Use your class's tuning guide to get in a good range for rake, shroud tension and lead position.
Use the leech telltales to determine sheet tension. In stable, underpowered conditions, you can stall the upper leech telltales as much as 30 percent of the time. As you get overpowered or the wind becomes unstable, the telltales must steadily flow all the time.
After the sheet, the most important variable is headstay sag. As you become overpowered, it is critical to reduce camber and twist the jib with a straighter headstay. Doing so can be even more important than achieving optimum mainsail shape, so sometimes the main has to be fuller than desired to achieve a tight enough headstay. A straighter mast gives straighter headstay.
As a base jib-lead setting, get the foot of the jib to a depth similar to the lower 1/4 draft stripe, or a little bit flatter. It's critical to get the base position correct on high-aspect jibs. Copy a fast guy to get it right.
Use the jib halyard to remove wrinkles from the luff. In overpowered conditions, a little more tension will keep the draft forward. When underpowered, you can have a few wrinkles.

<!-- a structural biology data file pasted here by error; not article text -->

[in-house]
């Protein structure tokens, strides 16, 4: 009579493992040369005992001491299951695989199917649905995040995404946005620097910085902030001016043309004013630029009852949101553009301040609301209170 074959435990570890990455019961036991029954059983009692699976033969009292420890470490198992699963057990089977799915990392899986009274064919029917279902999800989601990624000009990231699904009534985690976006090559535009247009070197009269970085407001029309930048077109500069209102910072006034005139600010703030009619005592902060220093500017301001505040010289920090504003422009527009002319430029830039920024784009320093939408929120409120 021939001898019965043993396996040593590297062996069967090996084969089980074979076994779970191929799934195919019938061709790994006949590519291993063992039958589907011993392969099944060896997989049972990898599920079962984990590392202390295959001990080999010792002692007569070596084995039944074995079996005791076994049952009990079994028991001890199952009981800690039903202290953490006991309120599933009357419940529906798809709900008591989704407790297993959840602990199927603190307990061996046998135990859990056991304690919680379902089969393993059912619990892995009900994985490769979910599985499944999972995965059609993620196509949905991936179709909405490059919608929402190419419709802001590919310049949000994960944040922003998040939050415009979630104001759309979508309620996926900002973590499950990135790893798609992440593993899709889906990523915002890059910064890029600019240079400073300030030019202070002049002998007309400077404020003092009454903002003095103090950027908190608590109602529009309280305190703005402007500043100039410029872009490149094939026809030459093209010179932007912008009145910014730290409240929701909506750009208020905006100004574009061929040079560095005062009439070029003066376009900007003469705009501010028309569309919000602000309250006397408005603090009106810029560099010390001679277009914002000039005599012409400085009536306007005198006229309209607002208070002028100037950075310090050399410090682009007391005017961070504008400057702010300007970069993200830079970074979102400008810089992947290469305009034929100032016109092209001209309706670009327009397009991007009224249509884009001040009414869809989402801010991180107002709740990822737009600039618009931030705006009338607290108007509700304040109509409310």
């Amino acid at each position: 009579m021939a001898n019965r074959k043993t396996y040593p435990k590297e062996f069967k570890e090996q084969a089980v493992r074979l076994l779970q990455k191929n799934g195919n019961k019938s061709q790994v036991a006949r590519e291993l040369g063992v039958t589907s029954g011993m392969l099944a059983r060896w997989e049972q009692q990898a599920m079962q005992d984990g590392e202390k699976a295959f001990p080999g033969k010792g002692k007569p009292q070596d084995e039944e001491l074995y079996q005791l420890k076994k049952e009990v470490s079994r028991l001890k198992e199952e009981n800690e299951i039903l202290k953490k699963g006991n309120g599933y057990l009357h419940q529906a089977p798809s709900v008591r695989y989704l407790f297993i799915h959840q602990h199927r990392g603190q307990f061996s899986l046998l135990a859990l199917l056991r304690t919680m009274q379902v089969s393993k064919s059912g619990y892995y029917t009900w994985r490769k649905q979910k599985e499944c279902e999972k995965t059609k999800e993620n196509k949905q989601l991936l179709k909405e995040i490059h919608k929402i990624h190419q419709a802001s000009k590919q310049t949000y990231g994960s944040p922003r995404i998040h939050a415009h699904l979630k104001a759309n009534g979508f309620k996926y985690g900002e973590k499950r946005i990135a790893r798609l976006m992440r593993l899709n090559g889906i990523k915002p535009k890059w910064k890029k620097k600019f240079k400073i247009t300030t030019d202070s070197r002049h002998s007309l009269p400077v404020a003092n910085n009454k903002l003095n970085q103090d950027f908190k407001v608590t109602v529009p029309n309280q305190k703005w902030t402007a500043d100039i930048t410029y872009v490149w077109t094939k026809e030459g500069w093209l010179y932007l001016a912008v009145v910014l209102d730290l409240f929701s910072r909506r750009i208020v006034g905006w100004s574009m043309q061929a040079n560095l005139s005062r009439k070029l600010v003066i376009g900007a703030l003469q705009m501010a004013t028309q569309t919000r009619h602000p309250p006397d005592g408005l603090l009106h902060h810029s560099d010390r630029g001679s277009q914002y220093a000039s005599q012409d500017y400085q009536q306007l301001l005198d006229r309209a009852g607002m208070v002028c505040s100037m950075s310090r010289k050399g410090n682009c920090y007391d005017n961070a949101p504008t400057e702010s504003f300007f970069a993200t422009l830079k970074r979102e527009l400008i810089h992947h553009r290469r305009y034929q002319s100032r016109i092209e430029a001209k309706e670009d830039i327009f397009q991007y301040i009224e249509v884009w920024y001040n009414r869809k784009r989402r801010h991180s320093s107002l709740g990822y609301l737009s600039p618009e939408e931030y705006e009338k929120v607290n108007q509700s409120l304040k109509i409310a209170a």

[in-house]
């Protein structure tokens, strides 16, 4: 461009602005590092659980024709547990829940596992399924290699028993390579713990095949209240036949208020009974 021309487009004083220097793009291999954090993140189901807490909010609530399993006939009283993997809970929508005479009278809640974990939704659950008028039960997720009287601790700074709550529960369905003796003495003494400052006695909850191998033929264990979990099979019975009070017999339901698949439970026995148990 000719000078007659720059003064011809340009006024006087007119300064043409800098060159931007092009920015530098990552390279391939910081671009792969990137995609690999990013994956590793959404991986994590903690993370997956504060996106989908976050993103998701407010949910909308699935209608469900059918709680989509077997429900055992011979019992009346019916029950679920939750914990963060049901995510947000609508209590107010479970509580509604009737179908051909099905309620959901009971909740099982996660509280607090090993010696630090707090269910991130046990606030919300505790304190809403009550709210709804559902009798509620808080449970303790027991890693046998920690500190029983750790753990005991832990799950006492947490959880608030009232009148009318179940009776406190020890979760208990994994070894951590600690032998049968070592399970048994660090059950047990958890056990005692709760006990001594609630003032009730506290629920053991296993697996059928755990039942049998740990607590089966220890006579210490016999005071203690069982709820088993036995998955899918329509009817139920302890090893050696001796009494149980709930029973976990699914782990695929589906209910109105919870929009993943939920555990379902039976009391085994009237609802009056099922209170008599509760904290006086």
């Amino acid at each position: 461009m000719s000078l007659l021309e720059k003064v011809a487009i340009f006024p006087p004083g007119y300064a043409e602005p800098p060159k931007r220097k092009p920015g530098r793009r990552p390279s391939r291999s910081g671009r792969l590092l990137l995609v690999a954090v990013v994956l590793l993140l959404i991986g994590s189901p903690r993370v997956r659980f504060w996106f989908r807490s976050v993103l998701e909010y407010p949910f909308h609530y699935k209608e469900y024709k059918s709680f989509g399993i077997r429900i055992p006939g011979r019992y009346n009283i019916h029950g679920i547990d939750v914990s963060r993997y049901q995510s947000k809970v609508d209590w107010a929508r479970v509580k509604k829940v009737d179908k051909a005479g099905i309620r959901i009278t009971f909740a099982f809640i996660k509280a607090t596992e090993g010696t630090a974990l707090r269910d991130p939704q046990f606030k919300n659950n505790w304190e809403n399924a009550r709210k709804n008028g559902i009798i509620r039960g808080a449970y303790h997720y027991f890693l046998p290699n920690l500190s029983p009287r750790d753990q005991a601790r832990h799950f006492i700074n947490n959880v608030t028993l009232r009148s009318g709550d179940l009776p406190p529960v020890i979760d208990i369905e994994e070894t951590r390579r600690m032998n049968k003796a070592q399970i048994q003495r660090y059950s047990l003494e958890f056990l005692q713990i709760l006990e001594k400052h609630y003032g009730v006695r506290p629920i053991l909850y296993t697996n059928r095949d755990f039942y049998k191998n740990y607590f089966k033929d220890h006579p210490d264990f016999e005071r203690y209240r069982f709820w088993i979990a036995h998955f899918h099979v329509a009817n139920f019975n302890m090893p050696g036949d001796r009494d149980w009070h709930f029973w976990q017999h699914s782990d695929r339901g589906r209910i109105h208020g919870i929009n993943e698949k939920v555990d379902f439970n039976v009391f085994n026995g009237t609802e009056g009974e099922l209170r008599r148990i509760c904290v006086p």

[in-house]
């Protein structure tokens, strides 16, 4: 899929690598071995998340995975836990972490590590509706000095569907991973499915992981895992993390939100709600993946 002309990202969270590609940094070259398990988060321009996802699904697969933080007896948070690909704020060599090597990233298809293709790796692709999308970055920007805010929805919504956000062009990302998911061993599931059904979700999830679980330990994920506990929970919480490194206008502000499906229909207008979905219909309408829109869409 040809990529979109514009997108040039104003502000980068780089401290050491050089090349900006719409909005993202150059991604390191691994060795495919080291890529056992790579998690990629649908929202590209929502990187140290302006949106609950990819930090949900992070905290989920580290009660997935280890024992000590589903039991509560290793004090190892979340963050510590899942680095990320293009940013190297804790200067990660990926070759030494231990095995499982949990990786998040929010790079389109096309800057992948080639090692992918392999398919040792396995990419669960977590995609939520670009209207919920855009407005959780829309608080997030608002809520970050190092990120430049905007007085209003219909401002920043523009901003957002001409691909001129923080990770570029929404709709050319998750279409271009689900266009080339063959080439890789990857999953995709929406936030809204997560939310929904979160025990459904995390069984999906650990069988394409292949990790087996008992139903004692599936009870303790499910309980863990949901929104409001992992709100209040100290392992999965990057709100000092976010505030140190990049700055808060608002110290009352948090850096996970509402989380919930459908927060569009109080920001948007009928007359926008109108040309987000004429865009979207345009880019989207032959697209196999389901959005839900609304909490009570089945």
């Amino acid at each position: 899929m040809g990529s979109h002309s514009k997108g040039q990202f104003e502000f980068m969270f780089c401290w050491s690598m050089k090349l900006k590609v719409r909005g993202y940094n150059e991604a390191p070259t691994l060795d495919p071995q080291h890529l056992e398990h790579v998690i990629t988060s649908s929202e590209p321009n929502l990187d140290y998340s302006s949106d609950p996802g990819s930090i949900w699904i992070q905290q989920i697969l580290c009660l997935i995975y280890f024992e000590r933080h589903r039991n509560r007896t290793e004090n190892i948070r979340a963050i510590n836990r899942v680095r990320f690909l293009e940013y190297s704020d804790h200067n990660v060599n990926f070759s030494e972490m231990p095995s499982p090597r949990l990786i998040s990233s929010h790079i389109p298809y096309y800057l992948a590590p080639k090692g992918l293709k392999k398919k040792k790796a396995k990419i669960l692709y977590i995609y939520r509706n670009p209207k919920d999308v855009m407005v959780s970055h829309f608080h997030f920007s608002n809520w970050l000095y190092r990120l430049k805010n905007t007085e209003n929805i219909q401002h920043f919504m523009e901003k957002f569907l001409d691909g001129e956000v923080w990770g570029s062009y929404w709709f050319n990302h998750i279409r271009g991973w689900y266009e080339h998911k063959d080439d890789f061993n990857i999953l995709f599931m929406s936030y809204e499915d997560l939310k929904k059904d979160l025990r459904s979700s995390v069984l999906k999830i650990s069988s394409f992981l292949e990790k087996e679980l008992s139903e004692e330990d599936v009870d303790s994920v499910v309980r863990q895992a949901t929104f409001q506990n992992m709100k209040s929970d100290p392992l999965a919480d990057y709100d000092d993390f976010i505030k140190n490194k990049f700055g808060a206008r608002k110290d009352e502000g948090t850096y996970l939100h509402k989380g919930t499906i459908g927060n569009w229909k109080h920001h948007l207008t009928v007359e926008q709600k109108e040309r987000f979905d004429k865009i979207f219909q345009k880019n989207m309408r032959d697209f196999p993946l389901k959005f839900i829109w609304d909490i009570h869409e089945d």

Before each race, define a good range for the jibsheet — both maximum tightness and maximum looseness. Use marks on the sheet or another solid reference. Reproducibility is critical.
Inhauling is an important variable that must be well understood on boats that allow it. Essentially, the load is shared between the two sheets, with the windward sheet pulling the clew forward and inboard. The degree of inhaul is also related to foot depth and twist. Make sure you have marks on the weather sheet as well, and keep an eye on the leech telltales. Often the jib lead has to be more aft when inhauling to compensate for the weather sheet pulling forward.
The primary control during a race is the sheet. If the boat feels fast and loose, trim tighter. If the boat is hard to sail, ease a little. In underpowered conditions, you'll be able to trim tighter in the puffs, while overpowered conditions require you to ease the sheet in bigger puffs.
If you are not pointing well, the problem may not be the jib. You might have the main too flat or too loose, or you might be heeling too much.
Use the relative trim of the main and jib to get the right helm load. If you want more helm, try a tighter main and looser jib, and vice versa.
Make sure jib batten tension is correct, as too much tension can distort leech shape.